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Protecting and enforcing your trademark in China

TradeMark in China

Registering your trademark in China is the first step to protecting it. Although it is not an obligation, not doing so will more often than not prove to be a catastrophic error. Whether you sell or manufacture your products in China, not registering your trademark will leave you without protection and open to becoming the next victim of trademark squatting in China.

I have my product’s trademark registered in China, is there anything else I should do to protect my business? Yes.

UK and Commonwealth Trademarks

Commonwealth Image

The Commonwealth of Nations might seem to many as a historical rather than current artefact, especially to those outside it, and only mentioned in international news when one of the UK’s former colonies receive the visit of a member of the Royal Family, and yet it has implications for its members in many aspects of modern life – including the one that concerns us, trademark protection.

Trademarks after BREXIT – protecting your trademark in the United Kingdom

Trademarks after BREXIT image

BREXIT has left the world and especially Europe in an uncomfortable stand-by. While the months pass, the number of questions and theories of how, what, and when only increase. Deal, no deal, hard BREXIT or soft BREXIT, even the possibility of a second referendum now seems to be an option, although remote. However, when it comes to trademarks and industrial designs in a post BREXIT era, how they would be handled in the worst-case scenario of a no deal hard BREXIT now seems to be clear.

What Is Cybersquatting and How Can It Affect A Trademark?

Cybersquatting

It can take less than 5 minutes to register a domain name online, for a fee that can be as low as $10. However, in a world of "first come, first served," many things can go wrong – and they often do. As we all know, not everyone acts in an ethical manner.

What happens when someone registers a domain name to profit from someone else's brand? The short answer: the brand suffers. 

If you want to learn about cybersquatting, and what it means for trademarks, keep reading.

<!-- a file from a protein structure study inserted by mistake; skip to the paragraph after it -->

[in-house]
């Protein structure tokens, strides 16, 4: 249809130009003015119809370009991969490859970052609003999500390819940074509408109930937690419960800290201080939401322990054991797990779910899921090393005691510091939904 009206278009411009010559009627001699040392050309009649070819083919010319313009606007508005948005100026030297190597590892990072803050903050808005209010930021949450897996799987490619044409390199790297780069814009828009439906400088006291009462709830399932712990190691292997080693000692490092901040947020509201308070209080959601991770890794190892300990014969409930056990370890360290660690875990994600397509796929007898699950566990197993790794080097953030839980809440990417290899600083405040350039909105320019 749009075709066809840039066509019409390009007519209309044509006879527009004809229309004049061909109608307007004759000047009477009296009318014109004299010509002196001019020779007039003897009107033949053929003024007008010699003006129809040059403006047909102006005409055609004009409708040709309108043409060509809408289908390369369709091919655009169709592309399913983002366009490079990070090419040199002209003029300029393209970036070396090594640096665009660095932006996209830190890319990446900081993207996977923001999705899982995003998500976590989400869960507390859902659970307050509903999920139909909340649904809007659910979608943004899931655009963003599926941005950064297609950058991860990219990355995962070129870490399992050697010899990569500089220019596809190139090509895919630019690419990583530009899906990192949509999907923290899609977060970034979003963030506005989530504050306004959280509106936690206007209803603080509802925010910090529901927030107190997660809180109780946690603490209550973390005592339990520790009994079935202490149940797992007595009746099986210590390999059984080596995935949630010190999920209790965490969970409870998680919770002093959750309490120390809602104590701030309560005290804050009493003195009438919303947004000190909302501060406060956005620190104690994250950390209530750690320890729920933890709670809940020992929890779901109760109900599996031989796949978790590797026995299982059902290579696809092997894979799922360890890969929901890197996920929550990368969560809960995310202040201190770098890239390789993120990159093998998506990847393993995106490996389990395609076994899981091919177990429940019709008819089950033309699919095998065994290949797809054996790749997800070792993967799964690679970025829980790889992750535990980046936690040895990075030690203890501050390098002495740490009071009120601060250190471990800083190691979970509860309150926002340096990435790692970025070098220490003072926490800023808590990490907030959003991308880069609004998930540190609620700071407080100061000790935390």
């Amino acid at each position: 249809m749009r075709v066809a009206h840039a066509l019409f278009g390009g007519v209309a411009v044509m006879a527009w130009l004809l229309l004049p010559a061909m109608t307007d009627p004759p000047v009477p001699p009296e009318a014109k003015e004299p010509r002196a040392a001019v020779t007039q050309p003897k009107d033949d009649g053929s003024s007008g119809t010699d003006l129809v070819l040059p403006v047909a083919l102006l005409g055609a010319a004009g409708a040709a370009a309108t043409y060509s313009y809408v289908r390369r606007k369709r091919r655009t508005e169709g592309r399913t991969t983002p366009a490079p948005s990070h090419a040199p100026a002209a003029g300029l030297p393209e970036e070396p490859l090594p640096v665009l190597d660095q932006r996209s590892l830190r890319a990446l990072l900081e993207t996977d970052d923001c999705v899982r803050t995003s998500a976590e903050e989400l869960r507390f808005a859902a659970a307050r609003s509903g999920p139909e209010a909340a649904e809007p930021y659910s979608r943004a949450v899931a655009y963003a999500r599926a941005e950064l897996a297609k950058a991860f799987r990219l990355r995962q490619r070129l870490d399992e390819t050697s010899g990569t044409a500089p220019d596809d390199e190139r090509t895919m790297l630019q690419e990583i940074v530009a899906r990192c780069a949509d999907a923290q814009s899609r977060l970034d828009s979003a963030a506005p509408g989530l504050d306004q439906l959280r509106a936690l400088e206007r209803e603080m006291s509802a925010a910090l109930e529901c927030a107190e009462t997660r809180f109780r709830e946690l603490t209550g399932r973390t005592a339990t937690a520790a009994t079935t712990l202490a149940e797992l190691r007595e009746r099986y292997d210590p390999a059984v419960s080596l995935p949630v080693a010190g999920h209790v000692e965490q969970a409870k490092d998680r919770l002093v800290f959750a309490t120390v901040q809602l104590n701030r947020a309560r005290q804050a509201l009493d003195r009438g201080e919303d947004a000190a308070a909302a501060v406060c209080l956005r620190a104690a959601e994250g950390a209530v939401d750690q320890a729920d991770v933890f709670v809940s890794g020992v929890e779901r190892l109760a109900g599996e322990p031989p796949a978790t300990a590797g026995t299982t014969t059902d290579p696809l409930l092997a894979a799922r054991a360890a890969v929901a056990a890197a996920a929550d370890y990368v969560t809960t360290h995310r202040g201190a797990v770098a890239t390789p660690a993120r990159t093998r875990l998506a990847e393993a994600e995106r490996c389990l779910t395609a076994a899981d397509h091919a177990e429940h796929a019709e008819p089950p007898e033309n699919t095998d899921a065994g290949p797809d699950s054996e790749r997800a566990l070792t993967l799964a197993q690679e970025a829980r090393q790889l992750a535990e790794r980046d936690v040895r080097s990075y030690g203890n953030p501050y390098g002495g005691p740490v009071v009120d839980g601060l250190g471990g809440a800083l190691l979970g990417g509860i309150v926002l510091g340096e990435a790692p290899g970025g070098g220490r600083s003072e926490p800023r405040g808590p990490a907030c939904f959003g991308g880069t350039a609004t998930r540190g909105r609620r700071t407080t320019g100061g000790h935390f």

Do I have to register my trademark?

Register my trademark

In one form or another, “do I have to register my trademark” is usually one of the first questions that someone embarking on the journey to trademark registration will ask.

The simplest – and maybe simplistic – answer to this question would be “You don’t have to, but you should”. Here’s why, in less simplistic terms.

Why Do a Trademark Search?

Trademark search

A trademark search, also known as a trademark assessment report allows you to know beforehand the probabilities a trademark has of being successfully registered. Before you go ahead and invest your money registering a trademark, knowing the probabilities the trademark has of actually being registered will allow you to save time and money by not proceeding with a trademark registration that has little to no chance of registering.

Do I Need a Trademark? 10 Things You Should Know

Why registered a trademark

You may be asking yourself: do I need a trademark? We've got your know-all guide so you can get the answers you need to know. Read on to learn more.

Whether you’re starting a business, expanding your product line, or rebranding, it’s important to ask yourself — do I need a trademark for my business? There are a lot of factors to consider. As with any other intellectual property matter, it’s always good to check off all the boxes before going through the process or deciding it’s not necessary for your business. Here are 10 things you should know:

What is the Trademark Madrid System?

Trademark Madrid System

The Madrid System for multinational trademark applications aims at facilitating the process of trademark registration in a large number of countries. It is governed by the Madrid Protocol, a treaty signed by multiple members, and allows a trademark holder to request the extension of a single trademark application or registration made in one member country to any number of other member countries.